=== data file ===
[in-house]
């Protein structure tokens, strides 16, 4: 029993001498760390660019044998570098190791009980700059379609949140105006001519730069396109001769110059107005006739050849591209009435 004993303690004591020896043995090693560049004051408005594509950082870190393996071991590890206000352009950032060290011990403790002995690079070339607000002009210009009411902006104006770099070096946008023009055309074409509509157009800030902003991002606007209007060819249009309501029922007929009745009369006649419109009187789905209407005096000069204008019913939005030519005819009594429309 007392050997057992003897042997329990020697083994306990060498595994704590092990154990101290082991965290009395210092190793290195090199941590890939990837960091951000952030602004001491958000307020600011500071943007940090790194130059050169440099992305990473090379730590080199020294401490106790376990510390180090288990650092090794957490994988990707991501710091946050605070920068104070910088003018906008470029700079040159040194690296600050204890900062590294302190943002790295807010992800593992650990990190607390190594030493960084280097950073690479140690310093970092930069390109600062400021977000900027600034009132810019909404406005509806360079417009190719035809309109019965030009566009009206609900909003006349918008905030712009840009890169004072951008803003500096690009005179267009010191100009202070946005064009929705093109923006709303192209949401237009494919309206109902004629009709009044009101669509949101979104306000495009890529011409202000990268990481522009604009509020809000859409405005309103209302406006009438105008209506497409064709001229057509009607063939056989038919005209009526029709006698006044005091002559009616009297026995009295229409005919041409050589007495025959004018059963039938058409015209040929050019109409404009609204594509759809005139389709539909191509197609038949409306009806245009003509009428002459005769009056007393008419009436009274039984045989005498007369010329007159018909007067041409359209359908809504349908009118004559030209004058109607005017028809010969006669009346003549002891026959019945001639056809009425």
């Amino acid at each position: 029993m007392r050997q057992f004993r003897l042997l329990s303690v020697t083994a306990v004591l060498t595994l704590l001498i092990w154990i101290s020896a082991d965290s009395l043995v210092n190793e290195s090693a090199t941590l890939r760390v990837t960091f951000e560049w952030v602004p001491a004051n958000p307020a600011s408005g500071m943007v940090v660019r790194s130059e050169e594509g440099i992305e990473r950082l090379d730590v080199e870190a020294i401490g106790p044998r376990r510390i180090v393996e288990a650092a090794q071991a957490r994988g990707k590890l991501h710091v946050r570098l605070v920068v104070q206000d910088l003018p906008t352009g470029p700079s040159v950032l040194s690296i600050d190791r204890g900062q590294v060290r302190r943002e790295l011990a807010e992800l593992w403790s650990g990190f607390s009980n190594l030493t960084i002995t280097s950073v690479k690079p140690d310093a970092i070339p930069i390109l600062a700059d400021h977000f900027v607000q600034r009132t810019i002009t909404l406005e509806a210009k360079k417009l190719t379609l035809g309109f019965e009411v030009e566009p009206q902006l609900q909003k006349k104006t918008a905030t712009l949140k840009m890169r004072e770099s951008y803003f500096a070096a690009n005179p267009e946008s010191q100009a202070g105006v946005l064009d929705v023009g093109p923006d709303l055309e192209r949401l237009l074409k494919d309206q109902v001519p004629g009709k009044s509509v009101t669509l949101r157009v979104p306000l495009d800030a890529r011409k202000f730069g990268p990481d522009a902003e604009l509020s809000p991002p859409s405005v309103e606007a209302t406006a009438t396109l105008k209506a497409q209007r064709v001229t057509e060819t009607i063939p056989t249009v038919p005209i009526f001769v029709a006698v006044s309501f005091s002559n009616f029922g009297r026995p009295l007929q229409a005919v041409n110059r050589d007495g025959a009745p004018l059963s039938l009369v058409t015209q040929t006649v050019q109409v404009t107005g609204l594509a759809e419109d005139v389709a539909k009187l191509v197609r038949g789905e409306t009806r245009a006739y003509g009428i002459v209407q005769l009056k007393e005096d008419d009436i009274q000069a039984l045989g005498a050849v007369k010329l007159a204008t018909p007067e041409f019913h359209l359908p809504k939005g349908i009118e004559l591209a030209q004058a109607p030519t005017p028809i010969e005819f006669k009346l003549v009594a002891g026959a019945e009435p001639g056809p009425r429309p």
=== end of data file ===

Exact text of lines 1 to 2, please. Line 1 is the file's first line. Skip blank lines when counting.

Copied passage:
[in-house]
């Protein structure tokens, strides 16, 4: 029993001498760390660019044998570098190791009980700059379609949140105006001519730069396109001769110059107005006739050849591209009435 004993303690004591020896043995090693560049004051408005594509950082870190393996071991590890206000352009950032060290011990403790002995690079070339607000002009210009009411902006104006770099070096946008023009055309074409509509157009800030902003991002606007209007060819249009309501029922007929009745009369006649419109009187789905209407005096000069204008019913939005030519005819009594429309 007392050997057992003897042997329990020697083994306990060498595994704590092990154990101290082991965290009395210092190793290195090199941590890939990837960091951000952030602004001491958000307020600011500071943007940090790194130059050169440099992305990473090379730590080199020294401490106790376990510390180090288990650092090794957490994988990707991501710091946050605070920068104070910088003018906008470029700079040159040194690296600050204890900062590294302190943002790295807010992800593992650990990190607390190594030493960084280097950073690479140690310093970092930069390109600062400021977000900027600034009132810019909404406005509806360079417009190719035809309109019965030009566009009206609900909003006349918008905030712009840009890169004072951008803003500096690009005179267009010191100009202070946005064009929705093109923006709303192209949401237009494919309206109902004629009709009044009101669509949101979104306000495009890529011409202000990268990481522009604009509020809000859409405005309103209302406006009438105008209506497409064709001229057509009607063939056989038919005209009526029709006698006044005091002559009616009297026995009295229409005919041409050589007495025959004018059963039938058409015209040929050019109409404009609204594509759809005139389709539909191509197609038949409306009806245009003509009428002459005769009056007393008419009436009274039984045989005498007369010329007159018909007067041409359209359908809504349908009118004559030209004058109607005017028809010969006669009346003549002891026959019945001639056809009425």